89 minutes / 2017
Calvinist is the story of a generation of young men and women who went searching for answers and found them in Reformed theology.
I found this a fascinating film because what they discovered is what I’ve always had as my birthright. I grew up in a Reformed home, attended a Reformed church, and went to a Reformed school, and it was the same for most of my friends and family. What was so very fun about Calvinist was the opportunity to see through new eyes the knowledge of God that I was taking for granted.
The “young, restless, and Reformed” were a product of the late 90s and early 2000s – they had questions, and the Internet gave them access to all sorts of answers. When they googled “How do I know if I’m saved?” or “How do I know the Bible is true?” the best answers they found were by Reformed theologians like R.C. Sproul, John Piper, John MacArther, and more.
So this documentary serves at least three purposes:
- It is a history of how God steered this questioning generation towards just what they needed to know Him better.
- Calvinist also shares many of the answers these seekers were after. Producer Les Lanphere went to today’s biggest name Reformers and and hit them with some of the biggest questions. So, in addition to learning recent history, the audience learns timeless biblical truths.
- The film also introduces us to a host of solidly Reformed teachers. In addition to Sproul, Piper and MacArther, Lanphere talks to:
- Michael Horton
- Tim Challies
- Robert Godfrey
- Joel Beeke
- Paul Washer
- James White
- Carl Trueman
- Jeff Durbin
- …and many more
That’s an impressive and long list; Lanphere has put in the time and effort to make this a very special film.
That extra effort also comes out in all the slick transitions and special effects – this looks good! One fun bit is running gag of sorts. Lanphere used 80s-era computer game style graphics to animate and illustrate some points. So, for example, when discussing Roman Catholicism’s “faith plus works” position, we see what looks like an old arcade game, and scroll through some possible “fighters” including John Calvin and John Knox, until the selection stops on Martin Luther.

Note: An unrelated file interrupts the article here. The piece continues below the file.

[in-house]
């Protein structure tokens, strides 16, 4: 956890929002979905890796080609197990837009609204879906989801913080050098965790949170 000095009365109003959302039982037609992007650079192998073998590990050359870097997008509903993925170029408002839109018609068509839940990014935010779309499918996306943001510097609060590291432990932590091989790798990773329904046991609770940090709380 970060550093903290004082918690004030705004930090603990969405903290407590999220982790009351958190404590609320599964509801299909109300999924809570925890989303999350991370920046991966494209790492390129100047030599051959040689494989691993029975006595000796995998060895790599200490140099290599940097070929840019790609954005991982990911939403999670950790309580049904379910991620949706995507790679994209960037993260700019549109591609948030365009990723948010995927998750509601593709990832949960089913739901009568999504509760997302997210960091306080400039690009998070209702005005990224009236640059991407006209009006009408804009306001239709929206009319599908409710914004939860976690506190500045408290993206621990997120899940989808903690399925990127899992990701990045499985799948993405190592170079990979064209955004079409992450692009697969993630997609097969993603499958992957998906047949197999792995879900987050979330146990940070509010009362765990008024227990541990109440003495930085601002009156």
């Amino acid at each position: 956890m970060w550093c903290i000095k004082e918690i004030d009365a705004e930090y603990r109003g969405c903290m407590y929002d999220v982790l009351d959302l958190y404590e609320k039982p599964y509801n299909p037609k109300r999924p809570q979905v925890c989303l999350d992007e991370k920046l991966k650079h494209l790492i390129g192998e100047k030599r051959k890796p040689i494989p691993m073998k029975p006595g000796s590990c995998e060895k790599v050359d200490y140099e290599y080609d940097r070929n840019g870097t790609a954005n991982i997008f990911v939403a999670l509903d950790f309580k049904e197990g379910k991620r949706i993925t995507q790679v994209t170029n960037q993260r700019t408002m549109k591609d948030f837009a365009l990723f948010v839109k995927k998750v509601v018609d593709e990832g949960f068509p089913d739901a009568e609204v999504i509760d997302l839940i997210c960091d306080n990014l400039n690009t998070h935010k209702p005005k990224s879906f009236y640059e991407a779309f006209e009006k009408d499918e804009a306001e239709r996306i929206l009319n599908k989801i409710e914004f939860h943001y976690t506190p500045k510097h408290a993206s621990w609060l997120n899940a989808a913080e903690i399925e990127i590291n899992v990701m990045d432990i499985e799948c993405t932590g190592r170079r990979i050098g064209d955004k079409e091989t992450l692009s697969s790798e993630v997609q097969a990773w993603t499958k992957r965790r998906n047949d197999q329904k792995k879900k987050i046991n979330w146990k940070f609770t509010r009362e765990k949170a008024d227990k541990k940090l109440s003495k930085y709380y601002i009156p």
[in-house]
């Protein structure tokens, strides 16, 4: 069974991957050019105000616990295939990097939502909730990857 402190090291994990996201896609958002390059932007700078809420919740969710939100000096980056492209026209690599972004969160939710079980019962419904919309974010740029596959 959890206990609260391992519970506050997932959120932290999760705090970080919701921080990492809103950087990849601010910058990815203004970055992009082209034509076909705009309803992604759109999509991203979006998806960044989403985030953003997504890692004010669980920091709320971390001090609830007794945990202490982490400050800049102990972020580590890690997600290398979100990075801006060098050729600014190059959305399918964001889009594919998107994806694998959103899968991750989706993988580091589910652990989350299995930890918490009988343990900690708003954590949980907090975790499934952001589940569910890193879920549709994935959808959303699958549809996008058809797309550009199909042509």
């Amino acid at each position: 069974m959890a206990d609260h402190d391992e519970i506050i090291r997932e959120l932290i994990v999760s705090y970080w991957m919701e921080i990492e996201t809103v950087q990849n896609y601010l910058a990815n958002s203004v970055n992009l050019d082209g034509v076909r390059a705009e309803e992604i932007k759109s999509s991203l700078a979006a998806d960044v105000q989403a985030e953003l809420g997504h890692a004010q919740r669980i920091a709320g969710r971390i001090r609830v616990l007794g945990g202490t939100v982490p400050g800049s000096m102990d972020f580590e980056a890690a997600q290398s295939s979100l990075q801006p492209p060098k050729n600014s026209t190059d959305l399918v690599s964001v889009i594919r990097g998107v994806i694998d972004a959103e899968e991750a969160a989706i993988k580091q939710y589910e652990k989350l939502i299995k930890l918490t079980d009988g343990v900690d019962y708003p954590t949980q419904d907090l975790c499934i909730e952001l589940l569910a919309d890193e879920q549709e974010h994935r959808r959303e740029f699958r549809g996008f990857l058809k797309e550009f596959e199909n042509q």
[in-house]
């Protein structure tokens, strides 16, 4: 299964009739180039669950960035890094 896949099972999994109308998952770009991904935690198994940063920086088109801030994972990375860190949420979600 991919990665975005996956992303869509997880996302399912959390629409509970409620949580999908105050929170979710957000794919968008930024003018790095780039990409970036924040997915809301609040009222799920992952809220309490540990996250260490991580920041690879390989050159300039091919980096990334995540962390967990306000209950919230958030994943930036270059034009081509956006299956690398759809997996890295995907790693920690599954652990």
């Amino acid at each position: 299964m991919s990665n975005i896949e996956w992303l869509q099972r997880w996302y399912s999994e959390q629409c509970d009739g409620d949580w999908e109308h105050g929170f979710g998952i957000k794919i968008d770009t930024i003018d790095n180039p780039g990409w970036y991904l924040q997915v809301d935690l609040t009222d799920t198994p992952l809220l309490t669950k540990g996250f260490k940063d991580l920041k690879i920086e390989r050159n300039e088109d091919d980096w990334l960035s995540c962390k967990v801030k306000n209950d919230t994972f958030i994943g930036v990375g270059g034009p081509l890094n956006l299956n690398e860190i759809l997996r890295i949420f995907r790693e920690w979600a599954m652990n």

An interesting tangent that’s briefly explored is the impact Reformed Rap had on these young seekers. I watched this with a group of 20-somethings who had never heard of Shai Linne and they were amused and maybe even a little shocked that “Rap” could be paired up with “Reformed.” But is it really so surprising that a medium which gives primacy to the word would be a great one for communicating the deepest truths about God?
While all the Reformed teachers we’re introduced to are quite conservative, they do have some differences among them that aren’t ever discussed. The most notable concerns baptism – there’s a roughly 50/50 divide among the speakers, with half believing in credo-baptism (Piper, MacArthur, Durbin, White, Challies) and the other half, infant-baptism (Sproul, Horton, Trueman, Beeke, Godfrey).
Other differences also exist, so while a discerning student can learn much from these men, discernment is indeed needed.
I’ve shared this film with two different sets of friends and everyone has really enjoyed it. This will be a hit with anyone 18 and up who has an interest in Reformed Theology. It probably won’t convince a non-Reformed friend all on its own, but it will probably give the two of you a lot to talk about and explore further.
If you use it for a group movie night, consider having an ice cream and brownie break at maybe the one hour mark. There’s just so much packed in here that a break is needed to allow folks to think through and discuss what they’ve been seeing and hearing.
You can check out the trailer below, and further down you can see two YouTube videos that are featured prominently in the film because of the impact they had on the young, restless and Reformed generation.